A Tibetan woman stands in front of a two-storied resettlement house in Banyou village, Ruo’ergai county, in the Aba Tibetan and Qiang autonomous prefecture.[Photo/China Daily]
‘The tourists only see the blue sky and grassland flowers, but where are they when we are searching for lost yak in heavy rain on the mountains?” said Zamzon, a 62-year-old village leader from the hinterlands of the Aba Tibetan and Qiang autonomous prefecture in Sichuan province.
Three years ago, Zamzon packed up the tent he’d made from yak hair and used for many years on the grassland and moved to a five-bedroom house in Rekun village, Hongyuan county. He has turned the house－which was built with assistance provided by a local government settlement project for nomads－into a family hotel that provides accommodation for tourists.
Zamzon said his children were far away herding yaks in the distant summer pastures. “Chairman Mao gave us the pasture that used to be controlled by the nobility, and now his successors have given us new houses,” he said, as he sat in a comfortable guest room.
“I hope my grandchildren will earn their livings with pens instead of whips. And I’d like to see more tourists, most of whom respect our life and religion deeply. They help to raise our incomes,” he said.
It costs from 50 yuan ($8.5) to 100 yuan to rent a room in the house for day. “The settled life gives us more freedom and options. I don’t want my offspring to always be busy at the back end of a yak,” Zamzon said, holding up a piece of dried yak dung, which the locals use as fuel to heat their homes.
Change of heart
Yuan Youxing, the government official in charge of the resettlement project, said the move had been far more successful than initially anticipated. “It started in 2009 in Hongyuan, and finished in 2012, two years earlier than planned, because many nomads changed their minds when they saw the benefits of settling down.”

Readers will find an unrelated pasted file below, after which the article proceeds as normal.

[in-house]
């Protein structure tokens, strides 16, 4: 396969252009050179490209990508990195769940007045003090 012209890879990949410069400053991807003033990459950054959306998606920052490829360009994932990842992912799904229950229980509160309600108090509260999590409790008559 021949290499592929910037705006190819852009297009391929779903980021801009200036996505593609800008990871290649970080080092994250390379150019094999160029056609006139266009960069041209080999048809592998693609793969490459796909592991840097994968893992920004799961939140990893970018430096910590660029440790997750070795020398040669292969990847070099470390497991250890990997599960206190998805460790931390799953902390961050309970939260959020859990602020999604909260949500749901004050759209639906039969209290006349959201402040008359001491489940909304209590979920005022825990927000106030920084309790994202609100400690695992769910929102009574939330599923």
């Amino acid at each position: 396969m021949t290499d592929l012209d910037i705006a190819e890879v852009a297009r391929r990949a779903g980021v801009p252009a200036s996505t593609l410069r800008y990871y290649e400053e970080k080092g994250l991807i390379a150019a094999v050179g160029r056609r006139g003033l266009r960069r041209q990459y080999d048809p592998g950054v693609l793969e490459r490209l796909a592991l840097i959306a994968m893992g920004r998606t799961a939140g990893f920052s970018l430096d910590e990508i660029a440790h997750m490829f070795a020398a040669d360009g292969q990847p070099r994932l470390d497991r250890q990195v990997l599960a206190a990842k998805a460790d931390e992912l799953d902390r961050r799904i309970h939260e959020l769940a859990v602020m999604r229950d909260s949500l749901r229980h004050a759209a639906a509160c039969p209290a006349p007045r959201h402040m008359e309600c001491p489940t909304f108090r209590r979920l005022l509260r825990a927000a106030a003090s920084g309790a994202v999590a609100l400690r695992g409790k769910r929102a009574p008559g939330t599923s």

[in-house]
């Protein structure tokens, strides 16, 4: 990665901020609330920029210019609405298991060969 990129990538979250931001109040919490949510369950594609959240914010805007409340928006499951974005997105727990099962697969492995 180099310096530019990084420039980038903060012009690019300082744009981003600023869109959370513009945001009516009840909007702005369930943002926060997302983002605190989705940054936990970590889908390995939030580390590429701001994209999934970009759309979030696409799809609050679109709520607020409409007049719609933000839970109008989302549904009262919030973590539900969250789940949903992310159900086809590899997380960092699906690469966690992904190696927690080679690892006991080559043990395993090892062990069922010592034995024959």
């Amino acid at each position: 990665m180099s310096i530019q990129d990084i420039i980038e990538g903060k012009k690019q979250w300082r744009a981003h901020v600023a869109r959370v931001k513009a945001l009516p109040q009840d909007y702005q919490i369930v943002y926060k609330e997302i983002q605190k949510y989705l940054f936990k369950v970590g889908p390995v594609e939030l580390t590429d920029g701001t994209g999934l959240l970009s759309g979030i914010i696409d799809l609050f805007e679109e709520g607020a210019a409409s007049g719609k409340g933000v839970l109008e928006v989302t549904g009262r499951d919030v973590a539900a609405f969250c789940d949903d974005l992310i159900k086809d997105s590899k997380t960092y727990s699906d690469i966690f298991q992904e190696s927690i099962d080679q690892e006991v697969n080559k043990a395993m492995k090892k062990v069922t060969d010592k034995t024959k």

The local government paid about 20 to 30 percent of the construction costs, depending on each family’s financial situation, and provided five-year interest-free loans to cover the remaining expenditure.
It costs about 200,000 yuan to build a four-bedroom, two-story home, but most of the families were able to pay off their loans within two or three years using money they earned from tourism and selling yaks and raw ingredients for herbal medicines.
The settlement project in Aba has benefited 210,000 people from the Tibetan ethnic group. Before 2009, about 60,000 of them were nomads, while the other 150,000 lived in shabby houses built from mud, wood and stone. In the four years that followed, the prefecture’s government helped the local people to found 608 new villages in 11 counties. The cost to the government was 2.9 billion yuan, while the local people paid 4.5 billion yuan.
The Tibetans still graze their yaks in the pasture in the summer and autumn, so the government has provided them with 41,500 canvas tents, which are more comfortable than the yak-hair variety, together with nine essential items for maintaining a basic lifestyle, including solar power storage batteries, stoves, folding beds, water containers and cream separators.